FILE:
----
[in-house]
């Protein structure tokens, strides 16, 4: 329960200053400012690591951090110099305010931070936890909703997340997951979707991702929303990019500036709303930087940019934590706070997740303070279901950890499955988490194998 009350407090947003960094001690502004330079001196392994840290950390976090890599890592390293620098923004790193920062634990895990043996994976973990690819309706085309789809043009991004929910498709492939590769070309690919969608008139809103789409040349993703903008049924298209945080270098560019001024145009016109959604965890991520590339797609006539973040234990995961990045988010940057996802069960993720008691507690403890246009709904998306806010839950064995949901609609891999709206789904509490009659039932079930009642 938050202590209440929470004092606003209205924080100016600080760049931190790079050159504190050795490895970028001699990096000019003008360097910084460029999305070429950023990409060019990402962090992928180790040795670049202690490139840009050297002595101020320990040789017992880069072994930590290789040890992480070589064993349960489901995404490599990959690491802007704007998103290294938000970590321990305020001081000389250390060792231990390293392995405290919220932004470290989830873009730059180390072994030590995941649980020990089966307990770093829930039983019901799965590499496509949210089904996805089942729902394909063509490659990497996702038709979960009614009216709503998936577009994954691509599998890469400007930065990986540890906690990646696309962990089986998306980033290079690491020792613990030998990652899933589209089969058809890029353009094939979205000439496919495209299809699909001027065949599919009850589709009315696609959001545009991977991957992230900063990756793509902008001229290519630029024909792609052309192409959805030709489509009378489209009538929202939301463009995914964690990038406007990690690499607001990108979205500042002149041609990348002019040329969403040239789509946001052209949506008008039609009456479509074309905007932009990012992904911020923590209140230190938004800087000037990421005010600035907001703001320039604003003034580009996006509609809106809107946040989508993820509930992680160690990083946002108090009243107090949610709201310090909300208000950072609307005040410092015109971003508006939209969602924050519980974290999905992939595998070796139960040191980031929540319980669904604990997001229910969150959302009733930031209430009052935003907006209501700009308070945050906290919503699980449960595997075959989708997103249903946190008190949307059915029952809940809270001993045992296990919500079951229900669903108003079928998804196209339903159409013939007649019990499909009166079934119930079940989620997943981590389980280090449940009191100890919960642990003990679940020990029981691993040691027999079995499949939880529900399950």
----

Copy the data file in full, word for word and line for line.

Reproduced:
[in-house]
């Protein structure tokens, strides 16, 4: 329960200053400012690591951090110099305010931070936890909703997340997951979707991702929303990019500036709303930087940019934590706070997740303070279901950890499955988490194998 009350407090947003960094001690502004330079001196392994840290950390976090890599890592390293620098923004790193920062634990895990043996994976973990690819309706085309789809043009991004929910498709492939590769070309690919969608008139809103789409040349993703903008049924298209945080270098560019001024145009016109959604965890991520590339797609006539973040234990995961990045988010940057996802069960993720008691507690403890246009709904998306806010839950064995949901609609891999709206789904509490009659039932079930009642 938050202590209440929470004092606003209205924080100016600080760049931190790079050159504190050795490895970028001699990096000019003008360097910084460029999305070429950023990409060019990402962090992928180790040795670049202690490139840009050297002595101020320990040789017992880069072994930590290789040890992480070589064993349960489901995404490599990959690491802007704007998103290294938000970590321990305020001081000389250390060792231990390293392995405290919220932004470290989830873009730059180390072994030590995941649980020990089966307990770093829930039983019901799965590499496509949210089904996805089942729902394909063509490659990497996702038709979960009614009216709503998936577009994954691509599998890469400007930065990986540890906690990646696309962990089986998306980033290079690491020792613990030998990652899933589209089969058809890029353009094939979205000439496919495209299809699909001027065949599919009850589709009315696609959001545009991977991957992230900063990756793509902008001229290519630029024909792609052309192409959805030709489509009378489209009538929202939301463009995914964690990038406007990690690499607001990108979205500042002149041609990348002019040329969403040239789509946001052209949506008008039609009456479509074309905007932009990012992904911020923590209140230190938004800087000037990421005010600035907001703001320039604003003034580009996006509609809106809107946040989508993820509930992680160690990083946002108090009243107090949610709201310090909300208000950072609307005040410092015109971003508006939209969602924050519980974290999905992939595998070796139960040191980031929540319980669904604990997001229910969150959302009733930031209430009052935003907006209501700009308070945050906290919503699980449960595997075959989708997103249903946190008190949307059915029952809940809270001993045992296990919500079951229900669903108003079928998804196209339903159409013939007649019990499909009166079934119930079940989620997943981590389980280090449940009191100890919960642990003990679940020990029981691993040691027999079995499949939880529900399950």